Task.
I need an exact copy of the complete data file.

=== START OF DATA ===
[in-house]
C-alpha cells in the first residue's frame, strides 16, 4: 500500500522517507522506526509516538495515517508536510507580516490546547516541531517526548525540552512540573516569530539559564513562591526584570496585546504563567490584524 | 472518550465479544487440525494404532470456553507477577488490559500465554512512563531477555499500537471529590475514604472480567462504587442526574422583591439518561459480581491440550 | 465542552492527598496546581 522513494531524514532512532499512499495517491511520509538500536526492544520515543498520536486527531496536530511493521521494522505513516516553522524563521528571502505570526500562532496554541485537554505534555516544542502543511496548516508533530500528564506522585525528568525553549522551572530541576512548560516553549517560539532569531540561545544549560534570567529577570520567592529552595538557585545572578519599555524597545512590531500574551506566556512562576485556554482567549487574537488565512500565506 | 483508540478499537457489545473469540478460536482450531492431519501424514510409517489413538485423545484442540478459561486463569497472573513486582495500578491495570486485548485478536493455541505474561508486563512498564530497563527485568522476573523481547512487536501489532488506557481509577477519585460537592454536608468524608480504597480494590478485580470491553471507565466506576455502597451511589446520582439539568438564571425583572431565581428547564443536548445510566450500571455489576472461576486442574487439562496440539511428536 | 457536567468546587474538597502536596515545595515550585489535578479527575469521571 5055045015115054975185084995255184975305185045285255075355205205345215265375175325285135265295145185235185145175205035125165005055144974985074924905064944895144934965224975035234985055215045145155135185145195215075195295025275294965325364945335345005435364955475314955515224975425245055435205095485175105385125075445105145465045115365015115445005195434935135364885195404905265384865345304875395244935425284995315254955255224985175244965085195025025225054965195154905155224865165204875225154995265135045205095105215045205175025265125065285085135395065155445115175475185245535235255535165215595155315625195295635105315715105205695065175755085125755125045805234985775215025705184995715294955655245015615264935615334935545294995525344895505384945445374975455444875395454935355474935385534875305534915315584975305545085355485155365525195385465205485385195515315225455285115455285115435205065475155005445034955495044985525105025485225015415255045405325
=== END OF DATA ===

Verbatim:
[in-house]
C-alpha cells in the first residue's frame, strides 16, 4: 500500500522517507522506526509516538495515517508536510507580516490546547516541531517526548525540552512540573516569530539559564513562591526584570496585546504563567490584524 | 472518550465479544487440525494404532470456553507477577488490559500465554512512563531477555499500537471529590475514604472480567462504587442526574422583591439518561459480581491440550 | 465542552492527598496546581 522513494531524514532512532499512499495517491511520509538500536526492544520515543498520536486527531496536530511493521521494522505513516516553522524563521528571502505570526500562532496554541485537554505534555516544542502543511496548516508533530500528564506522585525528568525553549522551572530541576512548560516553549517560539532569531540561545544549560534570567529577570520567592529552595538557585545572578519599555524597545512590531500574551506566556512562576485556554482567549487574537488565512500565506 | 483508540478499537457489545473469540478460536482450531492431519501424514510409517489413538485423545484442540478459561486463569497472573513486582495500578491495570486485548485478536493455541505474561508486563512498564530497563527485568522476573523481547512487536501489532488506557481509577477519585460537592454536608468524608480504597480494590478485580470491553471507565466506576455502597451511589446520582439539568438564571425583572431565581428547564443536548445510566450500571455489576472461576486442574487439562496440539511428536 | 457536567468546587474538597502536596515545595515550585489535578479527575469521571 5055045015115054975185084995255184975305185045285255075355205205345215265375175325285135265295145185235185145175205035125165005055144974985074924905064944895144934965224975035234985055215045145155135185145195215075195295025275294965325364945335345005435364955475314955515224975425245055435205095485175105385125075445105145465045115365015115445005195434935135364885195404905265384865345304875395244935425284995315254955255224985175244965085195025025225054965195154905155224865165204875225154995265135045205095105215045205175025265125065285085135395065155445115175475185245535235255535165215595155315625195295635105315715105205695065175755085125755125045805234985775215025705184995715294955655245015615264935615334935545294995525344895505384945445374975455444875395454935355474935385534875305534915315584975305545085355485155365525195385465205485385195515315225455285115455285115435205065475155005445034955495044985525105025485225015415255045405325